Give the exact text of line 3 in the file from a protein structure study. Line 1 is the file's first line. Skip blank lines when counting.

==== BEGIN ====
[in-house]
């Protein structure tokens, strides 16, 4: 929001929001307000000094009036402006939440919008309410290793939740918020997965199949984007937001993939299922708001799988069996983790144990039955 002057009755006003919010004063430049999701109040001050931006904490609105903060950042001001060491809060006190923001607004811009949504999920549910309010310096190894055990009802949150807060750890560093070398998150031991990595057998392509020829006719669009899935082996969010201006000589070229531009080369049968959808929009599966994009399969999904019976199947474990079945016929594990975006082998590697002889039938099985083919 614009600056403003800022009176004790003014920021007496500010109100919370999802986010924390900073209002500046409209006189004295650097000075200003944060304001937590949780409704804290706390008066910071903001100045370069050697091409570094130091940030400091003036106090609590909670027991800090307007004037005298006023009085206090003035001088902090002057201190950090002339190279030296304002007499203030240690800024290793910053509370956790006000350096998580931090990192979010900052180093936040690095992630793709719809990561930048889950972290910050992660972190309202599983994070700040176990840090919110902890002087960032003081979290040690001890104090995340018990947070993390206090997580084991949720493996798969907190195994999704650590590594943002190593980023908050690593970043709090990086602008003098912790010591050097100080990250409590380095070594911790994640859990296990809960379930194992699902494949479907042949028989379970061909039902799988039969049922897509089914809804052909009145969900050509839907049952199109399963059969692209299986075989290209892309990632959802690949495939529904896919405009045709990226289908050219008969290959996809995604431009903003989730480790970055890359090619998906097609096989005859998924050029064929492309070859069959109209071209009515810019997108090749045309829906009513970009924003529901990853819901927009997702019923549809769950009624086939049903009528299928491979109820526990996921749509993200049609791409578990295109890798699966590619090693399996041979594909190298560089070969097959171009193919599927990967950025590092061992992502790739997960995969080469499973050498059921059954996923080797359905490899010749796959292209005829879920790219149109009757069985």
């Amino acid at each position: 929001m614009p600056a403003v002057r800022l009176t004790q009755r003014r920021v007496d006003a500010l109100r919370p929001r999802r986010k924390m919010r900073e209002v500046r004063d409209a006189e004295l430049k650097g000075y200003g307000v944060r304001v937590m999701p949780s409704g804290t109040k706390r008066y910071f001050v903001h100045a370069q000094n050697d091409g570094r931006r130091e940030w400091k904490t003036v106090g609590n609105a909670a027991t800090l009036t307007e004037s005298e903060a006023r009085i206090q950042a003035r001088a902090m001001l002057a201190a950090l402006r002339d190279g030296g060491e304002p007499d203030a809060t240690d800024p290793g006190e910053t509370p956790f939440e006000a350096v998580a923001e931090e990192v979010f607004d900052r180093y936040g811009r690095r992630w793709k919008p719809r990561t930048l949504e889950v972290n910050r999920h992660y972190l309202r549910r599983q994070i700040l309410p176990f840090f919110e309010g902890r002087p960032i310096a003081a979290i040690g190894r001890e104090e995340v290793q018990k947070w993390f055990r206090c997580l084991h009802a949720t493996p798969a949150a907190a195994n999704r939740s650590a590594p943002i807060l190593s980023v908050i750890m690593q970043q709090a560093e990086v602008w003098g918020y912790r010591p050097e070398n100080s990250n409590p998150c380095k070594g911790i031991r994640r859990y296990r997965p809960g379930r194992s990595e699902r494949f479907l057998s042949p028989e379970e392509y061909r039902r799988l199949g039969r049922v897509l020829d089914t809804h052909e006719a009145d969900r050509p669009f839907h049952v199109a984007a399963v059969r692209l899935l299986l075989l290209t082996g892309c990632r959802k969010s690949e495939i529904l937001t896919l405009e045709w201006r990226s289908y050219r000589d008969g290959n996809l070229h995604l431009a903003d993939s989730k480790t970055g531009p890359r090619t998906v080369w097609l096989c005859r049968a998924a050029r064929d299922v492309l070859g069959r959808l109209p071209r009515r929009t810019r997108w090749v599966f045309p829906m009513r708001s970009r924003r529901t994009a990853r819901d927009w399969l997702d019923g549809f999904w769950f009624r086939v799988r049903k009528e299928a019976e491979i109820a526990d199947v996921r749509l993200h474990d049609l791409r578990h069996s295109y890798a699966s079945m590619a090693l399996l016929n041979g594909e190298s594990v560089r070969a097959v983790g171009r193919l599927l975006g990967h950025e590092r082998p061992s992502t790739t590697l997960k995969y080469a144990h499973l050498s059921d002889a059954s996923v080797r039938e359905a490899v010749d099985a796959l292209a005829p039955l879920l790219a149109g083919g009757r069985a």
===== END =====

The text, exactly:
């Amino acid at each position: 929001m614009p600056a403003v002057r800022l009176t004790q009755r003014r920021v007496d006003a500010l109100r919370p929001r999802r986010k924390m919010r900073e209002v500046r004063d409209a006189e004295l430049k650097g000075y200003g307000v944060r304001v937590m999701p949780s409704g804290t109040k706390r008066y910071f001050v903001h100045a370069q000094n050697d091409g570094r931006r130091e940030w400091k904490t003036v106090g609590n609105a909670a027991t800090l009036t307007e004037s005298e903060a006023r009085i206090q950042a003035r001088a902090m001001l002057a201190a950090l402006r002339d190279g030296g060491e304002p007499d203030a809060t240690d800024p290793g006190e910053t509370p956790f939440e006000a350096v998580a923001e931090e990192v979010f607004d900052r180093y936040g811009r690095r992630w793709k919008p719809r990561t930048l949504e889950v972290n910050r999920h992660y972190l309202r549910r599983q994070i700040l309410p176990f840090f919110e309010g902890r002087p960032i310096a003081a979290i040690g190894r001890e104090e995340v290793q018990k947070w993390f055990r206090c997580l084991h009802a949720t493996p798969a949150a907190a195994n999704r939740s650590a590594p943002i807060l190593s980023v908050i750890m690593q970043q709090a560093e990086v602008w003098g918020y912790r010591p050097e070398n100080s990250n409590p998150c380095k070594g911790i031991r994640r859990y296990r997965p809960g379930r194992s990595e699902r494949f479907l057998s042949p028989e379970e392509y061909r039902r799988l199949g039969r049922v897509l020829d089914t809804h052909e006719a009145d969900r050509p669009f839907h049952v199109a984007a399963v059969r692209l899935l299986l075989l290209t082996g892309c990632r959802k969010s690949e495939i529904l937001t896919l405009e045709w201006r990226s289908y050219r000589d008969g290959n996809l070229h995604l431009a903003d993939s989730k480790t970055g531009p890359r090619t998906v080369w097609l096989c005859r049968a998924a050029r064929d299922v492309l070859g069959r959808l109209p071209r009515r929009t810019r997108w090749v599966f045309p829906m009513r708001s970009r924003r529901t994009a990853r819901d927009w399969l997702d019923g549809f999904w769950f009624r086939v799988r049903k009528e299928a019976e491979i109820a526990d199947v996921r749509l993200h474990d049609l791409r578990h069996s295109y890798a699966s079945m590619a090693l399996l016929n041979g594909e190298s594990v560089r070969a097959v983790g171009r193919l599927l975006g990967h950025e590092r082998p061992s992502t790739t590697l997960k995969y080469a144990h499973l050498s059921d002889a059954s996923v080797r039938e359905a490899v010749d099985a796959l292209a005829p039955l879920l790219a149109g083919g009757r069985a």